An example of the need for this API is an application which is designed for a cellular telephone, and which needs to connect to a particular server node within the cellular network. The application needs control over two attributes of this connection - (1) being able to specify the node name (APN) that the session should be opened to, and (2) having the ability to restrict this connection to only operate over the cellular network. Other examples include cases where knowledge of the network and its available bandwidth can be used to enhance the user experience of the application.
Another example of the use for this API is in a device which may have multiple different data interfaces - possibly multiple wireless data interfaces (GPRS, WiFi, WiMax) along with occasional wired interfaces (USB to a PC). Today?s platforms provide no means for an application to specify which interface should be used for a connection, yet some destinations cannot be reached through all interfaces, or the cost of using an interface may be prohibitive.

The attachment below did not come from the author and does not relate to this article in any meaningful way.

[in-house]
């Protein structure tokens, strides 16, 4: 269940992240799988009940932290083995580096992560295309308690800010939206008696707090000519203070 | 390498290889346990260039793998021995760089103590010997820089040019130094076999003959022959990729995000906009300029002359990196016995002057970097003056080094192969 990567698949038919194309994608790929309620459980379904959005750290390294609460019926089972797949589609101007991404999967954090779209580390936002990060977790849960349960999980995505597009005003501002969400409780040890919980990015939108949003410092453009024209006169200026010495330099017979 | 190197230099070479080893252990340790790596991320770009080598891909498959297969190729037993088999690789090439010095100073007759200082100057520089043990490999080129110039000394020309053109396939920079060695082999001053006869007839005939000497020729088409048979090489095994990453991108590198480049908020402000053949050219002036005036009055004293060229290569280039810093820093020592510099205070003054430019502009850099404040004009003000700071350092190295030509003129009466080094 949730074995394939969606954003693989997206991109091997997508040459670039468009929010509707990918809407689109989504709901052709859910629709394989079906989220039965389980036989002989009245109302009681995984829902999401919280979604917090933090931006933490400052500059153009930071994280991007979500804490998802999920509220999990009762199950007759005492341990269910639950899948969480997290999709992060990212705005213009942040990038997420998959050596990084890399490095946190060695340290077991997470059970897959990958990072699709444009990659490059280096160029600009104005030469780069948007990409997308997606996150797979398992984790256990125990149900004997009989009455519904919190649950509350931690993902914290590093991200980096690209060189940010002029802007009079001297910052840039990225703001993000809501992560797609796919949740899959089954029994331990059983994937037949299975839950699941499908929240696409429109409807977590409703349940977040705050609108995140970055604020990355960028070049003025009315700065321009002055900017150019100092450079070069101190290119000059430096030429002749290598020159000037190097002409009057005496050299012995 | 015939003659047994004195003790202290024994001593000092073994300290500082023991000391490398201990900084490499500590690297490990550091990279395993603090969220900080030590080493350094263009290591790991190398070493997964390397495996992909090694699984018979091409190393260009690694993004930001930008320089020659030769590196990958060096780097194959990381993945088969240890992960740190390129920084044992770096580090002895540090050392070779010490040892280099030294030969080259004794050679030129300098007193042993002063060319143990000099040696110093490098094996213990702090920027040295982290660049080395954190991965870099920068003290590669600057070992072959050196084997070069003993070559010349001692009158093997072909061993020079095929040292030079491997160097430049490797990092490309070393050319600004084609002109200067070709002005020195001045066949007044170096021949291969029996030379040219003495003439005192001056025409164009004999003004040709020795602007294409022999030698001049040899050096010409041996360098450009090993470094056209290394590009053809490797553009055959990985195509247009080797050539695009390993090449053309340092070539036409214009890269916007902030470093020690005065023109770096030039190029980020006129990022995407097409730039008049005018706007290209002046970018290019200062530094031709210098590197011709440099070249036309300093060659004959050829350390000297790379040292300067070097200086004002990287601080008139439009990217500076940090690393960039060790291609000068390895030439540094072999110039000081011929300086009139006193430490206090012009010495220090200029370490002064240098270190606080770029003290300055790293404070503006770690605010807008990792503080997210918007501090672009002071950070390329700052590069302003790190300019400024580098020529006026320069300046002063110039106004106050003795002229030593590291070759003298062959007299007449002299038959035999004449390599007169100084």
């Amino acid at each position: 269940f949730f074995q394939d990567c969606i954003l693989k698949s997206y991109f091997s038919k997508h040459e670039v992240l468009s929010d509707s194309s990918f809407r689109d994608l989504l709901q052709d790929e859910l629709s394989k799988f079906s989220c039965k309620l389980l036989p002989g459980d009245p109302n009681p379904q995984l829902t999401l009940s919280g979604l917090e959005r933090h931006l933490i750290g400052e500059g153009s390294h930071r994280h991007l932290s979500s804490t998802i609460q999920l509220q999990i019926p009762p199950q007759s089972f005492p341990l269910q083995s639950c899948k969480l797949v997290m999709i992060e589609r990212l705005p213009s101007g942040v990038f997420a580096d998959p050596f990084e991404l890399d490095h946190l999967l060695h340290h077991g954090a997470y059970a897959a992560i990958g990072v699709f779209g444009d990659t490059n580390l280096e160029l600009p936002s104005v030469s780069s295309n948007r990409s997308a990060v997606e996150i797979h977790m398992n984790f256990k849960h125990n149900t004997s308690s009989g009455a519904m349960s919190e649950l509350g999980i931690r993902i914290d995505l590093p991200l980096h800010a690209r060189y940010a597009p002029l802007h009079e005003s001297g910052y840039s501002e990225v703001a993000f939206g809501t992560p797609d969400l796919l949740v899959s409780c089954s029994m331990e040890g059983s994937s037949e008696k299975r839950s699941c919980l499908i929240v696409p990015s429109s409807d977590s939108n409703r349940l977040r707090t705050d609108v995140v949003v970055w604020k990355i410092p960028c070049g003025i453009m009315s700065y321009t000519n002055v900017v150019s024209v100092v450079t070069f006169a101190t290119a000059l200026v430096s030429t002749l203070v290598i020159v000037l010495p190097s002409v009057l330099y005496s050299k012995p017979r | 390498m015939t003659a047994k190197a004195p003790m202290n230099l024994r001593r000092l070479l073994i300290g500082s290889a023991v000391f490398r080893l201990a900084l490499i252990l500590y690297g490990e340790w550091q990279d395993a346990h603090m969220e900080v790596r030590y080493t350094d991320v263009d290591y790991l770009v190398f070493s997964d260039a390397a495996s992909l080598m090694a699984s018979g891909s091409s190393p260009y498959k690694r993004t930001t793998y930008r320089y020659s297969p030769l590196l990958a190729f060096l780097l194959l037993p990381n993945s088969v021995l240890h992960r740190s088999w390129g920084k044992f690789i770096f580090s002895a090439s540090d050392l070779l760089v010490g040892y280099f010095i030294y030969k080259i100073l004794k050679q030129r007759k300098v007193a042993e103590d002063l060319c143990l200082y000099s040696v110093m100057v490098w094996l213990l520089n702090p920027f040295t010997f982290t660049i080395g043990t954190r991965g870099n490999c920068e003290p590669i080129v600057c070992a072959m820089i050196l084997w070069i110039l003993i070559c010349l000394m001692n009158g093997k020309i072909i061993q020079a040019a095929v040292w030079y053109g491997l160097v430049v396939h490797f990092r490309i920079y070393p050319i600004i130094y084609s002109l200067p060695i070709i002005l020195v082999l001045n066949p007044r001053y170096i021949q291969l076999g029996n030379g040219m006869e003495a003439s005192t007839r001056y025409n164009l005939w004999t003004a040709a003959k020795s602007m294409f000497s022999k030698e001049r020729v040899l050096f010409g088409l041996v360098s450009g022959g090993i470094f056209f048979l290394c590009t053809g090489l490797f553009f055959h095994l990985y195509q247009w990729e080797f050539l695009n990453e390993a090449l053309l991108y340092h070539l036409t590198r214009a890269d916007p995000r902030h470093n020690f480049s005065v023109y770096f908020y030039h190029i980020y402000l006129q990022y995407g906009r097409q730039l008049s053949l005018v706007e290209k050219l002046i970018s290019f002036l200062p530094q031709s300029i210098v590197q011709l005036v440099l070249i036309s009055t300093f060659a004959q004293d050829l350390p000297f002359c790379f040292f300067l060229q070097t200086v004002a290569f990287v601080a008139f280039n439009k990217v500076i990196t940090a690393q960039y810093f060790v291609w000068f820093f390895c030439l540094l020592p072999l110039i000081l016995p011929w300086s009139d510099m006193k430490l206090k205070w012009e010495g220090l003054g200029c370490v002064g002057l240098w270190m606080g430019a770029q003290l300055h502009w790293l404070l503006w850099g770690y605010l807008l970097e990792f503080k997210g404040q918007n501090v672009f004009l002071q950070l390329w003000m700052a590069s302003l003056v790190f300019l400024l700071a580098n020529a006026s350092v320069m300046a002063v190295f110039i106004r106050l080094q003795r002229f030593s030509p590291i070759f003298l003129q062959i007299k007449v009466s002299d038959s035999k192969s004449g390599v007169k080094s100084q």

This JSR will also provide standard Java APIs so that mobile and embedded Java applications can be developed that are intrinsically aware of and take advantage of the mobile network(s) and capabilities available. Behavior of applications may be different based on the networks which are available ? for example, if operating in a high-speed WLAN environment, an application may be able to support a streaming video telephony service, but this is not well supported in a cellular environment. Other applications may only be able to operate on particular networks ? such as an enterprise sales application which can only operate while the device is attached to the enterprise network. Applications can determine how best to provide an experience to the user based on the networks, network types and network capabilities which are present.
2.6 Why isn't this need met by existing specifications?